The elephants can be seen bathing and their mahouts scrub them. The games like rafting, canoeing, rappelling, rock climbing, mountain biking and walking trails are favourite with the trekkers.
There one can enjoy the birds, bees, butterflies, Macqus, Malabar squirrels, langurs and slender loris are there to company us. The birds sit on the trees and keep a watchful eyes on the visitors.
The ride on the elephants is very joyous. One can enjoy a climb on the Brahmagiri hills. It provides a clear worth seeing view of Coorg. There one can see the rope bridge which leads to the sixty-four-acre island of Nisargadhama. Walking over this rope-bridge creates trembling sensations in, the body.
There one can come across India’s largest Tibetan colony. It is run by the Buddhist monks. It is near Bylakuppe. It is inhabited robes by monks who wear red, ochre and yellow robes. A number of visitors visit to discover the heart and soul of India in Coorg. One can reach there by reaching Madikeri.
It is the district headquarter. The misty hills, lush forests and coffee plantation will cast a spell on us. From Bangalore (now Bengaluru), Mysore and Mangalore one can reach Coorg by air and rail.
the rainy season. There is the smell of coffee in the air. The people of Coorg are martial men. These people are of Greek or Arabic descent. According to a legend, a part of Alexander’s army stopped and settled here. They married amongst the locals.
Their culture is seen in the martial traditions, marriage and religious rites, they are different from the Hindu mainstream.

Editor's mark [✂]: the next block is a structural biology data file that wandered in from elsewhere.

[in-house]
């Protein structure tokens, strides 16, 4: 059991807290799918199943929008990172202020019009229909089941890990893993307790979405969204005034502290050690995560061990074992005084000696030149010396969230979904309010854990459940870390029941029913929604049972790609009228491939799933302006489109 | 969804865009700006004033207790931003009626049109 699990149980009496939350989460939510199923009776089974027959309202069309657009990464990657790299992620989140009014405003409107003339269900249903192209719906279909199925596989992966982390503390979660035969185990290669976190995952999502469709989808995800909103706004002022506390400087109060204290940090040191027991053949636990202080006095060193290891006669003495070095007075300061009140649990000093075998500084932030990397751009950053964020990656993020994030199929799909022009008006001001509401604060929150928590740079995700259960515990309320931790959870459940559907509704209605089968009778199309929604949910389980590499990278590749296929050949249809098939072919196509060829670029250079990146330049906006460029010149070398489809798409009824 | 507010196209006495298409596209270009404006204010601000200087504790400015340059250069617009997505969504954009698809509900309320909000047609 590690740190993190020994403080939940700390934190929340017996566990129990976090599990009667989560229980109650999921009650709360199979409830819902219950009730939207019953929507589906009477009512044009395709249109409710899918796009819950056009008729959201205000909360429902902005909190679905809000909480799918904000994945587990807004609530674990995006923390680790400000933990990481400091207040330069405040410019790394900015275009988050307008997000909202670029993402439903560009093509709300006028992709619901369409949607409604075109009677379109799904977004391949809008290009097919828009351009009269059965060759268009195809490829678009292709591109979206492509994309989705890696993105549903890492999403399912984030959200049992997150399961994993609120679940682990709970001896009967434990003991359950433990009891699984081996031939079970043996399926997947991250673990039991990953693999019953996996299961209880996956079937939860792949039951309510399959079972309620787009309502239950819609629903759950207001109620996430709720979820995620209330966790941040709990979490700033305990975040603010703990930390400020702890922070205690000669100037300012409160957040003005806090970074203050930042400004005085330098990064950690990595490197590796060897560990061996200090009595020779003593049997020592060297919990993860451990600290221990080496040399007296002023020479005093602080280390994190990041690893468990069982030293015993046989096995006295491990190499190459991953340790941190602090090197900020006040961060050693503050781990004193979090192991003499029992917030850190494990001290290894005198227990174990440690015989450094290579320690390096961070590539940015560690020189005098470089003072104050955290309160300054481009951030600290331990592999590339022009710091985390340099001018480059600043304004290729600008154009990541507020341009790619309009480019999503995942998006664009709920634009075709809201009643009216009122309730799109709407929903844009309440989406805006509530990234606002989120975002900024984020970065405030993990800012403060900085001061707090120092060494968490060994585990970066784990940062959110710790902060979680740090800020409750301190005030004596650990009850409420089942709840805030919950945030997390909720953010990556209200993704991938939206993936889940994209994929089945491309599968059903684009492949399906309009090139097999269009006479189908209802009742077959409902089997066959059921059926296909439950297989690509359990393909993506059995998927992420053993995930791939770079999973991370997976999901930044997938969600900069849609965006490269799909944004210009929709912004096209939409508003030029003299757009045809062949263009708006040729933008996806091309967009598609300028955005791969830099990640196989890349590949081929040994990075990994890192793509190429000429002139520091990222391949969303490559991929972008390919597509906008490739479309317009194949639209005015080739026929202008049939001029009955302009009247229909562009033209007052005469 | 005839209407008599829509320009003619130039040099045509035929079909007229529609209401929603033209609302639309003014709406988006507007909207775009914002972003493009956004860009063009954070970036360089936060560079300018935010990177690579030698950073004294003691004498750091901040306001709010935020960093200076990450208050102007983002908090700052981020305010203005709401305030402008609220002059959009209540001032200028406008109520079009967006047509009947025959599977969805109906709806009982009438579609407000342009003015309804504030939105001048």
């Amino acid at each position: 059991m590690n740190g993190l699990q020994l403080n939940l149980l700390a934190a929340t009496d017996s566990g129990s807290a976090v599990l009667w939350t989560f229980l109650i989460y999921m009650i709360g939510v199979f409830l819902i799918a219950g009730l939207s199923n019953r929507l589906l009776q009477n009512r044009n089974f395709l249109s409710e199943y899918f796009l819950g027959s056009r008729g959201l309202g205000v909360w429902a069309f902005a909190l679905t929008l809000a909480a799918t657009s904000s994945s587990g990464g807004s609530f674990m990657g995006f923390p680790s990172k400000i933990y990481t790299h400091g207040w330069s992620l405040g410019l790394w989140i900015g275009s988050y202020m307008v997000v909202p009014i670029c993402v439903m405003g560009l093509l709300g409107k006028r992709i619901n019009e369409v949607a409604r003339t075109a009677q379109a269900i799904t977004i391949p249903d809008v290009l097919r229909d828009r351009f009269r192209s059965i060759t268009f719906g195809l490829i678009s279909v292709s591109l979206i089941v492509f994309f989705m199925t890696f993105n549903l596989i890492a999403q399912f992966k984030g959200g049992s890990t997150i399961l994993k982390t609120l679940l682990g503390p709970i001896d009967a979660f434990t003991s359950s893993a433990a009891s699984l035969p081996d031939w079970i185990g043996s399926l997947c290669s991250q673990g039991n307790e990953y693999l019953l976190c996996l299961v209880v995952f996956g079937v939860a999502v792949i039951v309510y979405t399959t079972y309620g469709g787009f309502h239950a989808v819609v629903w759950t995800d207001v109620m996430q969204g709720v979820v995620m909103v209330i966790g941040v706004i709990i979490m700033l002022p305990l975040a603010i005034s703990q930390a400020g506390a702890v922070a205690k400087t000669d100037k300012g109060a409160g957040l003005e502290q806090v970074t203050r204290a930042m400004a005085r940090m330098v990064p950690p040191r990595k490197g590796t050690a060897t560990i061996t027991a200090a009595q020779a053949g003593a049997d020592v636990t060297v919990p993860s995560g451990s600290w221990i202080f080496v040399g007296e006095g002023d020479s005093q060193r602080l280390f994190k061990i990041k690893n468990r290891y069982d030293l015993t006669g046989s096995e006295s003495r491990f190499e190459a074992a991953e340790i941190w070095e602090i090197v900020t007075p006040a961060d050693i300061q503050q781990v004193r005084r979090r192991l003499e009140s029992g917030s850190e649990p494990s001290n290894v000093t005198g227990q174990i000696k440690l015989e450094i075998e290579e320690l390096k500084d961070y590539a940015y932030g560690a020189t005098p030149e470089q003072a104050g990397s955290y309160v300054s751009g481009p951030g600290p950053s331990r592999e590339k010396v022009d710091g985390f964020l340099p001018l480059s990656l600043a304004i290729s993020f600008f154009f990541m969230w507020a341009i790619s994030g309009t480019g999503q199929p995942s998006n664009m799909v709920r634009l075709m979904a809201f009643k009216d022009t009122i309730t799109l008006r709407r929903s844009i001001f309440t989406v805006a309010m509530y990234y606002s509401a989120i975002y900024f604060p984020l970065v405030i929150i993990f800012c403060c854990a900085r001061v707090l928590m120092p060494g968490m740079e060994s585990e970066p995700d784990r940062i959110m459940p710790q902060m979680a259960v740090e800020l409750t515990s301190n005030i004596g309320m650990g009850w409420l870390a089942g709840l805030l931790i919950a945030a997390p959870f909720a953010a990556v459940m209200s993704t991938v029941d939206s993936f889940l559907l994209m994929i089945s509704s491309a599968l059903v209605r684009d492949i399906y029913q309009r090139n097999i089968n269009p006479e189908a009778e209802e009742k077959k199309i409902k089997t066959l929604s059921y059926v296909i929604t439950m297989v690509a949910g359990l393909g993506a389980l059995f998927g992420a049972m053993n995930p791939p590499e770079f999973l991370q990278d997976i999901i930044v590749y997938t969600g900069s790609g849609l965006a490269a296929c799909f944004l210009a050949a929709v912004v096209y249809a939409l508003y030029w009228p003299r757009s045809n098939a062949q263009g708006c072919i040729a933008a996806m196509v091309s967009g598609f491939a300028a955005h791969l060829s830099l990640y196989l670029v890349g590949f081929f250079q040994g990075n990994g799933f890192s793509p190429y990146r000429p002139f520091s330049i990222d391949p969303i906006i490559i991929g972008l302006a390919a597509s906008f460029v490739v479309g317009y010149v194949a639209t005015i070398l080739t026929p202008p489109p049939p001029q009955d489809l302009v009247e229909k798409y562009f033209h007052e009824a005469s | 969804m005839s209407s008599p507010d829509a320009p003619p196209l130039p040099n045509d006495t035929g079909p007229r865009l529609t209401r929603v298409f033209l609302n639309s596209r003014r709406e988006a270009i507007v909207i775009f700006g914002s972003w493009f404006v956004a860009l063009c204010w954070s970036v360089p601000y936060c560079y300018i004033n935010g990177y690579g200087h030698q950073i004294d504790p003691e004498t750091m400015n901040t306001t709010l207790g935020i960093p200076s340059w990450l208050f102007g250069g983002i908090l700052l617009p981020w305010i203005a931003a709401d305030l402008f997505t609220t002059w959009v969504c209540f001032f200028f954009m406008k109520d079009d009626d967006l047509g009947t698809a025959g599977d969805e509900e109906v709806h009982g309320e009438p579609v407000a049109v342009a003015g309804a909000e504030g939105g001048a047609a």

These people wear a long black coat with an embroidered waist-belt. This is known as Kuppia and it resembles Kuffia that is worn by the Arabs and the Kurds.
They love traditions of hospitality and this quality makes them unique.
Tea from Assam Summary of the Lesson
Pranjol and Rajvir are class-fellows in Delhi. The parents of Pranjol are living in Assam. Pranjol’s father is a manager of a tea-garden in upper Assam. So Pranjol has invited Rajvir to visit Assam during the summer vacation. Both are in a train journey.
When the train stopped, the vendor called out ‘Chai garam… garam… chai”. Pranjol ordered for two cups of tea. Other passengers were also sipping tea in the compartment. Rajvir told that over eighty crore cups of tea are drunk daily in the world. The train proceeded onwards.
When they were traveling, they came to view a magnificent sight of tea bushes. There were tea plants like the stretch of the sea. They saw the tea plants in orderly rows and a smoke was coming out from a tall chimney of an ugly building. Rajvir was excited to see the tea-garden. Pranjol told that it is a tea country. Rajvir told some legends about tea.
There is a story of the Chinese emperor. He always boiled water before drinking. One day while boiling the water, a few leaves of the twigs fell into the water. It gave a delicious flavour. It is said that they were the tea-leaves.
According to one legend there was an ancient Bodhidharma, an Buddhist ascetic. He felt asleep while meditating. He did not like it and cut off his eyelids and threw them on the ground. Ten tea plants grew out of the eye-lids. When their leaves were put in hot water, the drink removed sleep.
Rajvir told that tea was first drunk in China. ‘Chai’ and ‘chini’ are from China. It was in the sixteenth century that tea came to Europe. That time it was used as medicine. Then the train reached into Mariani junction. The boys collected their luggage.
Pranjol’s parents took them in a car towards Dhekiabari. It was Pranjol’s fathers tea-garden. There were tea bushes on both sides of the road. Women were plucking the tea leaves in bamboo baskets. May to July are the best months of tea yielding.